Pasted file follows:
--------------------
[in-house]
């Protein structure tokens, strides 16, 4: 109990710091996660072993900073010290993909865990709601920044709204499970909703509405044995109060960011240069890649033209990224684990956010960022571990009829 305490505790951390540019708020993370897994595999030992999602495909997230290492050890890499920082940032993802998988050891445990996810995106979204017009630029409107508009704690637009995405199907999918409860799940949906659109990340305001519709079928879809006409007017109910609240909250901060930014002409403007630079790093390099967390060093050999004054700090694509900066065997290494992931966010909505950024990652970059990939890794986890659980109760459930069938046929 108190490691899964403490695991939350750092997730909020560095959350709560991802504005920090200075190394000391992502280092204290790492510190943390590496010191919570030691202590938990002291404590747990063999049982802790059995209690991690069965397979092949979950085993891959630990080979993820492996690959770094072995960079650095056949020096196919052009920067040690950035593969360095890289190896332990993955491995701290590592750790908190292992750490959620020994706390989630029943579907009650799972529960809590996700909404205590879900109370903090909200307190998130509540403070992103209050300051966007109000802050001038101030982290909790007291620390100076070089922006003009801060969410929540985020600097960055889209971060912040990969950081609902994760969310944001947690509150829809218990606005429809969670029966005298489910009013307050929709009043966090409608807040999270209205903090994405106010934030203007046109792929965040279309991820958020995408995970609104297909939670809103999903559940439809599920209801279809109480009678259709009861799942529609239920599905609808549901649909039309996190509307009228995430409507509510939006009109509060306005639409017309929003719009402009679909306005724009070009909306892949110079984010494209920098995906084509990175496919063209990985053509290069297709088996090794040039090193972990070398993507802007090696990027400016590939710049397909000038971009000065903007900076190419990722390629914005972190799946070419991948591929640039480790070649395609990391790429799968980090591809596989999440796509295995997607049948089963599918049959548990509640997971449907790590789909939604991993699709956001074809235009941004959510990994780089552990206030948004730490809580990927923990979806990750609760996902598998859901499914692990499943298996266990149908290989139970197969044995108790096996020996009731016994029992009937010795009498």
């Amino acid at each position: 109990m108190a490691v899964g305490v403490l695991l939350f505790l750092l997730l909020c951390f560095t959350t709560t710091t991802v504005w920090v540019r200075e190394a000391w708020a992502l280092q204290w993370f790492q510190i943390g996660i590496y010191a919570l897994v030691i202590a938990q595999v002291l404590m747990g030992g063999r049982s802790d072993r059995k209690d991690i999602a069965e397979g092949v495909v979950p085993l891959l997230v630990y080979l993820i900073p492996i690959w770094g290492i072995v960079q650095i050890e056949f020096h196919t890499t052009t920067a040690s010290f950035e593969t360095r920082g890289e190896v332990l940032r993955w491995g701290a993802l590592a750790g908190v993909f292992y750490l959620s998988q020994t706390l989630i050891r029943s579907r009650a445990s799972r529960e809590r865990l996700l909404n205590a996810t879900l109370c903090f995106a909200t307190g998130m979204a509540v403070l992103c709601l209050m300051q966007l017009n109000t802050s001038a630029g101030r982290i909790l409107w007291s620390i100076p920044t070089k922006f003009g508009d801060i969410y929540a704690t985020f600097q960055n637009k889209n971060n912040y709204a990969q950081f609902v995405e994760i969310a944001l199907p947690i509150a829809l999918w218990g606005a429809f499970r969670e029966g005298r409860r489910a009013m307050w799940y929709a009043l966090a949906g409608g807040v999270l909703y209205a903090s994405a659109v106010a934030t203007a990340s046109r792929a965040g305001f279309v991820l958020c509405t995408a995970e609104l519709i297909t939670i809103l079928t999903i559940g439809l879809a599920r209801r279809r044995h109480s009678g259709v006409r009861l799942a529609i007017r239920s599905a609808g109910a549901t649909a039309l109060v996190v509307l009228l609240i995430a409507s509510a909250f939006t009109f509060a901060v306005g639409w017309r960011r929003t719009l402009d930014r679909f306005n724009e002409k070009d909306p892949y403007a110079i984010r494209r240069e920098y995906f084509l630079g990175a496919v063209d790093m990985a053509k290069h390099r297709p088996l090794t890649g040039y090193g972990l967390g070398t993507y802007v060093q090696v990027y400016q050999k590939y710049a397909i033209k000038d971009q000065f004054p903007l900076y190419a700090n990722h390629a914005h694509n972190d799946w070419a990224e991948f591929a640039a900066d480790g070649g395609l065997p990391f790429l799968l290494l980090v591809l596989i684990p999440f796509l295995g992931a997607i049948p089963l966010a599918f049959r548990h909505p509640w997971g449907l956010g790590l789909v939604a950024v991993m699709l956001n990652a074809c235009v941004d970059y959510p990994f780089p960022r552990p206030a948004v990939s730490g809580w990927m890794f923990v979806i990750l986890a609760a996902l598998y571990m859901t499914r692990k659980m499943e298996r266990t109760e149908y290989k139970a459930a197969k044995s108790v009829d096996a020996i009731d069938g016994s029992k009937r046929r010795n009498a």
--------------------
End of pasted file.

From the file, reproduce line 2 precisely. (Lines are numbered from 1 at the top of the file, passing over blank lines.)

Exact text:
């Protein structure tokens, strides 16, 4: 109990710091996660072993900073010290993909865990709601920044709204499970909703509405044995109060960011240069890649033209990224684990956010960022571990009829 305490505790951390540019708020993370897994595999030992999602495909997230290492050890890499920082940032993802998988050891445990996810995106979204017009630029409107508009704690637009995405199907999918409860799940949906659109990340305001519709079928879809006409007017109910609240909250901060930014002409403007630079790093390099967390060093050999004054700090694509900066065997290494992931966010909505950024990652970059990939890794986890659980109760459930069938046929 108190490691899964403490695991939350750092997730909020560095959350709560991802504005920090200075190394000391992502280092204290790492510190943390590496010191919570030691202590938990002291404590747990063999049982802790059995209690991690069965397979092949979950085993891959630990080979993820492996690959770094072995960079650095056949020096196919052009920067040690950035593969360095890289190896332990993955491995701290590592750790908190292992750490959620020994706390989630029943579907009650799972529960809590996700909404205590879900109370903090909200307190998130509540403070992103209050300051966007109000802050001038101030982290909790007291620390100076070089922006003009801060969410929540985020600097960055889209971060912040990969950081609902994760969310944001947690509150829809218990606005429809969670029966005298489910009013307050929709009043966090409608807040999270209205903090994405106010934030203007046109792929965040279309991820958020995408995970609104297909939670809103999903559940439809599920209801279809109480009678259709009861799942529609239920599905609808549901649909039309996190509307009228995430409507509510939006009109509060306005639409017309929003719009402009679909306005724009070009909306892949110079984010494209920098995906084509990175496919063209990985053509290069297709088996090794040039090193972990070398993507802007090696990027400016590939710049397909000038971009000065903007900076190419990722390629914005972190799946070419991948591929640039480790070649395609990391790429799968980090591809596989999440796509295995997607049948089963599918049959548990509640997971449907790590789909939604991993699709956001074809235009941004959510990994780089552990206030948004730490809580990927923990979806990750609760996902598998859901499914692990499943298996266990149908290989139970197969044995108790096996020996009731016994029992009937010795009498």